– Naby Keita’s best position is probably no.8 – goals, assists, dribbles and insane stamina. With the blistering pace (and goals) of Mané and Salah on the flanks, Coutinho seemed set to be the Reds’ no.8 (and shone there today). However, could it be that Keita was being sought because it was known Coutinho was eager to leave, or could it be that Klopp wanted both? Either scenario seems logical, and that doesn’t mean I know which one is true. I just find Coutinho and Keita in the same midfield a little on the small side, but maybe a taller full-back and a taller centre-back would solve a lot of the height issues that Klopp is clearly aware of. That said, having two great players in a team is rarely a bad thing. And maybe Keita has been targeted to challenge Wijnaldum or Lallana for a place.

– Coutinho is still not entirely proven in the no.8 role. But the performance at West Ham at the end of last season, and against Leicester today, suggest he could become very special there. He’s starting to become more prolific. Consistency is his final hurdle in being indisputably world-class.

– Public utterances on players not being for sale mean just that – that the player is NOT FOR SALE. However, just as frequently they mean JUST BID A BIT MORE MONEY. So, they mean very little, unless you know what is actually meant, and whether or not it was just lip service and PR.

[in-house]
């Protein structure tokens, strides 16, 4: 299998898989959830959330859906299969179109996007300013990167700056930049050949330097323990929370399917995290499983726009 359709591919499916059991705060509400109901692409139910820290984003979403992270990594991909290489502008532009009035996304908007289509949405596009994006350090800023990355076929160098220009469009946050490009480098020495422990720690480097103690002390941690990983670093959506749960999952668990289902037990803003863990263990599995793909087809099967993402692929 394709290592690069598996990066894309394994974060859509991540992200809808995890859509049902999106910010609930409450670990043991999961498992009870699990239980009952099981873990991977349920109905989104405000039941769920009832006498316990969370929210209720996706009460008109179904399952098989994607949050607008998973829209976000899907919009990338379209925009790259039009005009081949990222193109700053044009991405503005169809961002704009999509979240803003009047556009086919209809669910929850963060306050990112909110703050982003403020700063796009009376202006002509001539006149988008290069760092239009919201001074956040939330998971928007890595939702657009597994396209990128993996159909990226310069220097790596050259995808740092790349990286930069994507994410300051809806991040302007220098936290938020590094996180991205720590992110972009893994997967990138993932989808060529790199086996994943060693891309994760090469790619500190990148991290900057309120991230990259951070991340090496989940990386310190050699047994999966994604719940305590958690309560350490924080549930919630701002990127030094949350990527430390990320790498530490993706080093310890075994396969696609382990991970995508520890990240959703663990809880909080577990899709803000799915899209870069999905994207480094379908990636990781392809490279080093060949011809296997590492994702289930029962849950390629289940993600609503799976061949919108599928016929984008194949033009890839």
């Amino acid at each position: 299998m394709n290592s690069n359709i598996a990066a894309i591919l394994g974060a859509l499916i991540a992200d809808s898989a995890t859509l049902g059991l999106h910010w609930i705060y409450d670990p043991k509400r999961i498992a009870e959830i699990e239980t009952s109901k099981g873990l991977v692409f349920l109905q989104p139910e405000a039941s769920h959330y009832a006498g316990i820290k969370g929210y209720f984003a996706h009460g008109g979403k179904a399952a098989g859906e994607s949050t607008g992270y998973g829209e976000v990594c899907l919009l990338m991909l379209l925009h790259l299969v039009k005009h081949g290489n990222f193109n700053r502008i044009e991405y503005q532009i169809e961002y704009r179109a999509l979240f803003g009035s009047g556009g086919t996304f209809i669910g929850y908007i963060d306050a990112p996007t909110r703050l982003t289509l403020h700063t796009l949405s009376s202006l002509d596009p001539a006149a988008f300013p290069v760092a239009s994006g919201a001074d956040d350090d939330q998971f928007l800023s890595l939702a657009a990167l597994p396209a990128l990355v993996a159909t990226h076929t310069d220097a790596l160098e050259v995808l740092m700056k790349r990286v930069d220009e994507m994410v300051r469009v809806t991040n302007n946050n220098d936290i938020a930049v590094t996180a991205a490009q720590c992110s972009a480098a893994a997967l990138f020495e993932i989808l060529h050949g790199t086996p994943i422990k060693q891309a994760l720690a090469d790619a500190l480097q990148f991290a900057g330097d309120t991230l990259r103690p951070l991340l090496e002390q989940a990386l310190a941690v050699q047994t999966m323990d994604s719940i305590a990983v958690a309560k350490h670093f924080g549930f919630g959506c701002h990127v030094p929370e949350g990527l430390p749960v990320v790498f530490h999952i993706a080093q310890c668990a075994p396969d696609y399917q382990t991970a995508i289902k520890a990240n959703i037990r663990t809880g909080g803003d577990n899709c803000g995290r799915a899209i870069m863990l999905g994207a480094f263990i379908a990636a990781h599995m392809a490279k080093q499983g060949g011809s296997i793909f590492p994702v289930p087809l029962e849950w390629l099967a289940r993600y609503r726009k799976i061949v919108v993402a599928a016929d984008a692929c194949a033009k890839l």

– Everything has a price. My modest house is not for sale; I like it, it suits me on many levels, and my poor health would make moving a big deal. But if someone offered me silly money for it – twice what it’s worth, say – I would probably sell. (But only if I could find somewhere else that suits me as well.)

– Selling your best players is always a risk. But it doesn’t mean the end of the world. Liverpool got even better after selling talisman Kevin Keegan, and Ian Rush left after 200+ goals in seven seasons, and the team got much better due to wise reinvestment. Southampton keep selling their best players to Liverpool but have qualified for Europe and reached a cup final since doing so. Lyon made an art-form of it a few years ago. Everton will probably be better this season despite selling their best player. Man United sold David Beckham and bought the little-known Cristiano Ronaldo.